13 facts related to the human nose

Find out why you don’t sneeze in your sleep.

Nasal Congestion is a problem facing millions of people on any given night. Here are some drug-free ways to immediately relieve nighttime nasal congestion.

  1. The brain region for processing smell is up to 50% larger in women.¹
  2. Nasal mucous membrane color is an indicator of health. Pink indicates a healthy nasal mucous membrane, red signifies infection, and muted pink and gray can appear during nasal allergy season.²
  3. Smell is the only one of the five senses directly connected to the area of the brain where memories are formed, and emotions are processed.³
  4. Your nose and sinuses produce almost one liter of mucus a day (which you typically don’t notice and swallow.)4
  5. You’re not alone: 45% of men and 25% of women have a regular snoring habit.5
  6. A single sneeze makes 40,000 droplets, travels up to 20 miles per hour, and creates a 5’ spray radius.6,7
  7. You don’t sneeze in your sleep because the nerves that trigger sneezing are also sleeping.8
  8. Hungry? 80% of what you’re tasting is determined by what you’re smelling.9
  9. Your nose is lined with microscopic hair-like structures, called cilia. Cilia sweep mucus to the back of the nose every five to eight minutes.10
  10. Nasal cilia move up to 20 hours after death. Researchers believe this could measure time of death.10
  11. There are 14 basic nose shapes.11
  12. Mucus contains chemicals that keep you healthy.
  13. Humans have about 12 million olfactory (smell) receptor cells, while rabbits have 100 million and bloodhounds have four billion.12


  1. Oliveira-Pinto AV, Santos RM, Coutinho RA, Oliveira LM, Santos GB, et al. “Sexual Dimorphism in the Human Olfactory Bulb: Females Have More Neurons and Glial Cells than Males.” PLoS ONE 9(11). http://journals.plos.org/plosone/article?id=10.1371/journal.pone.0111733. Retrieved June 20, 2018.
  2. “What the Inside of Your Nose Reveals.” Health Encyclopedia. University of Rochester Medical Center. https://www.urmc.rochester.edu/encyclopedia/content.aspx?contenttypeid=1&contentid=160. Retrieved June 20, 2018.
  3. “Memory and Plasticity in the Olfactory System: From Infancy to Adulthood.” The Neurobiology of Olfaction. Ed. Anna Menini. Boca Raton, FL: CRC/Taylor & Francis, 2010. https://www.ncbi.nlm.nih.gov/pubmed/21882422. Retrieved June 20, 2018.
  4. “5 Cool Things to Know About Your Nose.” Wake Forest Baptist Health. Wake Forest Baptist Medical Center, 29 May 2013. http://www.wakehealth.edu/News-Releases/2013/5_Cool_Things_to_Know_About_Your_Nose.htm. Retrieved June 20, 2018.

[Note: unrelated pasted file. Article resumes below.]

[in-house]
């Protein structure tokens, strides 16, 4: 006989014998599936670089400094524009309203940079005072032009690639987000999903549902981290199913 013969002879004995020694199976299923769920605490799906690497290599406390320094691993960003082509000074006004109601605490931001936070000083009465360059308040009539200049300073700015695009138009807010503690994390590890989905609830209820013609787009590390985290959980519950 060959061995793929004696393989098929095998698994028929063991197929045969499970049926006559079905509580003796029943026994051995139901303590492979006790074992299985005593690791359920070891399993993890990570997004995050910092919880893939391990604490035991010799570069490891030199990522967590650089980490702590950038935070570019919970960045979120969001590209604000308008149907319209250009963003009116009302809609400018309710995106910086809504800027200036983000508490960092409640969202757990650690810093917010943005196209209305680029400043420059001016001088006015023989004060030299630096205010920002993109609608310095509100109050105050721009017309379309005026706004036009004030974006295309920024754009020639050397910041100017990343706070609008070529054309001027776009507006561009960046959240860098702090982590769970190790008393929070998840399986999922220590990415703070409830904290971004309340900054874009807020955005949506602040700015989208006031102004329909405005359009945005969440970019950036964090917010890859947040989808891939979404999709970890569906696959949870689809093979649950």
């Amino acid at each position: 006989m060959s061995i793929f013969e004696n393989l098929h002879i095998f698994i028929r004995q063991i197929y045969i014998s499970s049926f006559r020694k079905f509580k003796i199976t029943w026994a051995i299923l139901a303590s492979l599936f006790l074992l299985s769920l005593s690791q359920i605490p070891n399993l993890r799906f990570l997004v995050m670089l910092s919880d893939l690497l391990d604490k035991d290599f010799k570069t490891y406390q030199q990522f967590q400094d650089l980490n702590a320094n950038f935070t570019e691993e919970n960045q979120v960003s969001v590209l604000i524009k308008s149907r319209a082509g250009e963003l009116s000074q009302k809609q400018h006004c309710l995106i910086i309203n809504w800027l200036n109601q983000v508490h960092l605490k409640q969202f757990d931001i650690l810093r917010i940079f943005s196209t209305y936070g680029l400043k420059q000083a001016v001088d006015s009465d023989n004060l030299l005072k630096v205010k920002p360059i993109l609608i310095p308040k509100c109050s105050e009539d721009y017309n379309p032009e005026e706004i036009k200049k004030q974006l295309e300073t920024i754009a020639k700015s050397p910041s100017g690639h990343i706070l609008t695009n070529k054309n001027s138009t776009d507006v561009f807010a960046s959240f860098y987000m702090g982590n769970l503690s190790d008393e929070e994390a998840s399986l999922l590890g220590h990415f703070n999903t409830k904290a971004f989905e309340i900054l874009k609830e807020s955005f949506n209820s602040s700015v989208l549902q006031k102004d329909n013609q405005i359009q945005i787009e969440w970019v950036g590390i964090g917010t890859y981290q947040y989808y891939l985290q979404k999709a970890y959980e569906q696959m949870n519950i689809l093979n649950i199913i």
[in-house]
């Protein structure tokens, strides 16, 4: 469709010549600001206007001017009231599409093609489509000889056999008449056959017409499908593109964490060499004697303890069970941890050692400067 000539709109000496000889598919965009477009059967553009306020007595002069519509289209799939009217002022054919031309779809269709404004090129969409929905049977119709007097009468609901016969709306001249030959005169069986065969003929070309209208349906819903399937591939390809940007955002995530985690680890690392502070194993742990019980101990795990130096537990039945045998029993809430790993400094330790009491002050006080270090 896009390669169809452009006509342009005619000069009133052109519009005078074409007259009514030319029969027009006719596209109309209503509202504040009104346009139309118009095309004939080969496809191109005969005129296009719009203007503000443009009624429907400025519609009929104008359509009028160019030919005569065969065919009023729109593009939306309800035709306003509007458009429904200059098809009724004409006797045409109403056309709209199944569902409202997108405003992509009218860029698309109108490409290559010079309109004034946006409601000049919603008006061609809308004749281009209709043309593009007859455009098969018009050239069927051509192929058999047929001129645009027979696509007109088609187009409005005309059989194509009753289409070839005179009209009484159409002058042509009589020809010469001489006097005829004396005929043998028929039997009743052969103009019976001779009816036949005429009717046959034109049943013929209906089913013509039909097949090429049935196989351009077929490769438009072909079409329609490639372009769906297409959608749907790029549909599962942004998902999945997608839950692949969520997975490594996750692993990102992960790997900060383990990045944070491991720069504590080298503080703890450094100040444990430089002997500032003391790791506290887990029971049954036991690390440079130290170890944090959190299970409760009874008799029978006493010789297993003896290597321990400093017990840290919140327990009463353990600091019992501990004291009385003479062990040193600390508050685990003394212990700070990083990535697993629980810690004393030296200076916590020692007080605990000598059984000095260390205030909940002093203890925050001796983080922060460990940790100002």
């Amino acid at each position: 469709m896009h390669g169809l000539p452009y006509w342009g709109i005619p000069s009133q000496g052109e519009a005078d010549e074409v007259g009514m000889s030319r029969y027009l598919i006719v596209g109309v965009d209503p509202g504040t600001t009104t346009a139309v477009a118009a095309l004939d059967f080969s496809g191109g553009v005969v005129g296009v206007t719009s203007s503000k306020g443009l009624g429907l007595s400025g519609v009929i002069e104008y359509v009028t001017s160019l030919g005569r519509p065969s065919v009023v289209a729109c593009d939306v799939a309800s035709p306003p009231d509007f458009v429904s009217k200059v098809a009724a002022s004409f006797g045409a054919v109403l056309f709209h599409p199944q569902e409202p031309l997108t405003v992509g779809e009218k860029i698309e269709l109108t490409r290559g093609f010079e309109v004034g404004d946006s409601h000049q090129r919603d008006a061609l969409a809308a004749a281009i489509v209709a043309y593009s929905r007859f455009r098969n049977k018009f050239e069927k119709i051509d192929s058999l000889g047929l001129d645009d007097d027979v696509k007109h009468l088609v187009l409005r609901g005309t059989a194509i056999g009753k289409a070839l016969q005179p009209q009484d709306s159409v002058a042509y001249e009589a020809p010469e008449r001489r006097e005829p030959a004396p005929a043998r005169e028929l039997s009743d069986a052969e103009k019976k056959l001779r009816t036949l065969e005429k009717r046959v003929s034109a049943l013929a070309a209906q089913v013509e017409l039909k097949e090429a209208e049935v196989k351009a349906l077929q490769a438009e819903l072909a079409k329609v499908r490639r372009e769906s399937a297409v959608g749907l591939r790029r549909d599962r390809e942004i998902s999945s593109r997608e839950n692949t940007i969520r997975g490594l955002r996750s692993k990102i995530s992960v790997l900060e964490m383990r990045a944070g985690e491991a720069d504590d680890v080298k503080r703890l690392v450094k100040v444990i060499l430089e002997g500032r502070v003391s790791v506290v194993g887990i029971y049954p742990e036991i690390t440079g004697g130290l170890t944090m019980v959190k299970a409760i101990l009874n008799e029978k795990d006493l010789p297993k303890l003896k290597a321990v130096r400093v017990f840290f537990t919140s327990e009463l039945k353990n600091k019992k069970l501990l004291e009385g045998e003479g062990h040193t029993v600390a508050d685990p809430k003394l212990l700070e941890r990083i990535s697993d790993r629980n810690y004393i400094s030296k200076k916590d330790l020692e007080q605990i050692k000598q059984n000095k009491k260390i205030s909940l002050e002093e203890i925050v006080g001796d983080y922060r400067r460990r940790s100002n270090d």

5. Maimon, N., & Hanley, P. “Does Snoring Intensity Correlate with the Severity of Obstructive Sleep Apnea?” J Clin Sleep Med: 6(5), 475-78. https://www.ncbi.nlm.nih.gov/pmc/articles/PMC2952752/. Retrieved June 20, 2018.
  6. Bourouiba, Lydia, Eline Dehandschoewercker, and John W. M. Bush. “Violent Expiratory Events: On Coughing and Sneezing.” Journal of Fluid Mechanics 745 (2014): 537-63. http://math.mit.edu/~bush/wordpress/wp-content/uploads/2014/04/Sneezing-JFM.pdf. Retrieved June 20, 2018.
  7. Tang, Julian W. et al. “Airflow Dynamics of Human Jets: Sneezing and Breathing – Potential Sources of Infectious Aerosols.” PLoS ONE (2013): E59970. http://journals.plos.org/plosone/article?id=10.1371/journal.pone.0059970. Retrieved June 20, 2018.
  8. Does Your Heart Stop When You Sneeze?” Everyday Mysteries: Fun Science Facts from the Library of Congress. Library of Congress, 24 May 2011. BNID 108804, Milo et al 2010. https://www.loc.gov/rr/scitech/mysteries/sneeze.html. Retrieved June 20, 2018.
  9. “Inside of Nose Reveals Time of Death.” New Scientist. 3 Oct 2011: 19. https://www.newscientist.com/article/mg21128324-000-inside-of-nose-reveals-time-of-death/. Retrieved June 20, 2018.
  10. “Mucociliary Clearance.” The Asthma Center Education and Research Fund. 1 Jan. 2014. http://www.theasthmacenter.org/index.php/disease_information/sinusitis/sinus_mechanism/mucociliary_clearance/. Retrieved June 20, 2018.
  11. Tamir, A. “Numerical Survey of the Different Shapes of the Human Nose.” Journal of Craniofacial Surgery: 1104-1107. https://www.ncbi.nlm.nih.gov/pubmed/21586956. Retrieved June 20, 2018.
  12. “Brain Facts and Figures.” Eric H. Chudler, Ph.D., 1 Jan. 2014. https://faculty.washington.edu/chudler/facts.html. Retrieved June 20, 2018.